Abbott saw his approval slide last fall, going underwater in polls by the Texas Politics Project for the first time since 2015, although lately he has recovered. Over the last year, he’s signed laws that allow Texans to carry handguns without a license and dramatically restricted voting in a state that already has some of the strictest election laws in the country. Many called it the most conservative legislative session in decades.
For his part, O’Rourke easily won the Democratic primary on Tuesday after sidestepping the culture-war fights during the primary to focus on hammering Abbott for presiding over 2021’s failure of the state’s power grid during a winter storm, blamed for the deaths of at least 246 Texans. O’Rourke, a former congressman from El Paso, is running his third long-shot campaign in the last five years. Texas hasn’t elected a Democrat to any statewide office since 1994, and no Democratic governor since 1990.
Democrats have long eyed making Texas a potential swing state because of emigration from liberal enclaves like California and an influx of Democrat-leaning minorities, but the party has so far failed to capitalize on those shifting demographics.
In the Real Clear Politics average of polls testing the matchup before Tuesday’s primary, Abbott was up 8.8 points over O’Rourke, a healthy lead, to be sure, but still within relative striking distance in a conservative state.
Texas’s primary officially kicks off the 2022 midterm cycle in a favorable political environment for the GOP. But Abbott was among 33 Trump-endorsed candidates running in Texas on Tuesday and he still faced a primary challenge from opponents who attacked him as insufficiently Republican.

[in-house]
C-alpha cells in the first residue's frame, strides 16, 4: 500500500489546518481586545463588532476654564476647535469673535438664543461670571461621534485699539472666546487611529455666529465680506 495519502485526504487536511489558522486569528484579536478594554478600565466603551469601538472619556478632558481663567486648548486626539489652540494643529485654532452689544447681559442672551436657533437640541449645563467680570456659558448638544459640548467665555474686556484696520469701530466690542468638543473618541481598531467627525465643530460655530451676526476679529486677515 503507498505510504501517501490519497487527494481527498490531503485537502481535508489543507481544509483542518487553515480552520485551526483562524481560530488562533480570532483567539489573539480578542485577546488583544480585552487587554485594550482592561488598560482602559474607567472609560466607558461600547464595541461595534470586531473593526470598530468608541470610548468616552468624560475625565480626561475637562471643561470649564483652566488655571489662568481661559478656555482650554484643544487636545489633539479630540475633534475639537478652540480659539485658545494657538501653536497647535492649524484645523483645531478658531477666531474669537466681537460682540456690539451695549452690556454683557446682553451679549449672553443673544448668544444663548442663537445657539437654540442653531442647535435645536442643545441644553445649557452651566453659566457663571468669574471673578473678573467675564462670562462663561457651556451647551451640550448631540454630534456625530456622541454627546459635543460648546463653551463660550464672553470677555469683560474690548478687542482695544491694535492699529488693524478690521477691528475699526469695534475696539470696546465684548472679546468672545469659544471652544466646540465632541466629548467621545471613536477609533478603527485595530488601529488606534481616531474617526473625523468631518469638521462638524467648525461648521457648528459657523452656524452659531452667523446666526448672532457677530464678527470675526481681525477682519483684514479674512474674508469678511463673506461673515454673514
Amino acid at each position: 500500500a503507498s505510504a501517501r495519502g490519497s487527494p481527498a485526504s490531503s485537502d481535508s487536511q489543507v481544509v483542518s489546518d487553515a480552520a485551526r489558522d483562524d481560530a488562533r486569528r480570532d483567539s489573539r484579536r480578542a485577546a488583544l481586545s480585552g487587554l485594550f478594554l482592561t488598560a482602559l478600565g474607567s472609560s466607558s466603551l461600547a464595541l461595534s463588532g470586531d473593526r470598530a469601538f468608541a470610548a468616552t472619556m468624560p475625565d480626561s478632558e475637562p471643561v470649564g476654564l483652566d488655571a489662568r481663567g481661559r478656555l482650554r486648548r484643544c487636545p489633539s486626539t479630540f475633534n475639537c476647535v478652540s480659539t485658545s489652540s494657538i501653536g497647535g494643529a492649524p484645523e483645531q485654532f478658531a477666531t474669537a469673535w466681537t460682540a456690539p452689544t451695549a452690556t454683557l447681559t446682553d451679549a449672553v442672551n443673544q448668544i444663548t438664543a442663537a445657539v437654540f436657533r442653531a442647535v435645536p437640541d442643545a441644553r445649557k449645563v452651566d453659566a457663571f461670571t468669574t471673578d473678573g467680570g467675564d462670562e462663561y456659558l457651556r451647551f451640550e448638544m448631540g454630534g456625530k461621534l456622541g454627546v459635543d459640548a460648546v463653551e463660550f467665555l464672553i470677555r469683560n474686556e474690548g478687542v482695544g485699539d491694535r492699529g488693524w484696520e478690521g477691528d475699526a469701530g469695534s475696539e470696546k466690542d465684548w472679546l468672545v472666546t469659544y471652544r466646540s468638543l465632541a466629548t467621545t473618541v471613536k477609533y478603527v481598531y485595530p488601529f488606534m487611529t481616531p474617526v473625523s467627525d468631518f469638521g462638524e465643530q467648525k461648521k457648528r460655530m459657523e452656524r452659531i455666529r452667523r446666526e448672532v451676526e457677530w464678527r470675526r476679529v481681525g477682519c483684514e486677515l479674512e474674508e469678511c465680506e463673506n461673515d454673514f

Texas Democratic consultant Chuck Rocha said that the governor’s race was one of several in the primary that showed the “Donald Trump-inizing of the Republican Party” in the state. While he said the winners of the GOP primary were “pretty much guaranteed to win” in the general election, there’s a risk that if Republicans continue to move to the right they may lose some of their more moderate supporters in the suburbs in the long run, opening the door for the right kind of Democratic moderate.
“The further right that they run, the more they get out of the mainstream with the common-sense fiscal conservatives,” he said.
While O’Rourke is an unusually strong fundraiser for a Democrat in Texas, raising $7.2 million in the last quarter of 2021, he is dramatically outraised by Abbott, who took in $18.9 million over the same period, building up a $65 million war chest.
Even before the primary was over, Abbott was casting O’Rourke as a socialist who is soft on border security, while his campaign ran an ad that deceptively edited an O’Rourke interview to make him sound more extreme on the idea of defunding the police. Ed Espinoza, president of the liberal advocacy group Progress Texas, said that he expects Abbott to talk more about the border in the general election.
“Greg Abbott talks about the border being unsafe, but for him, politically speaking, it’s a safe space,” he joked.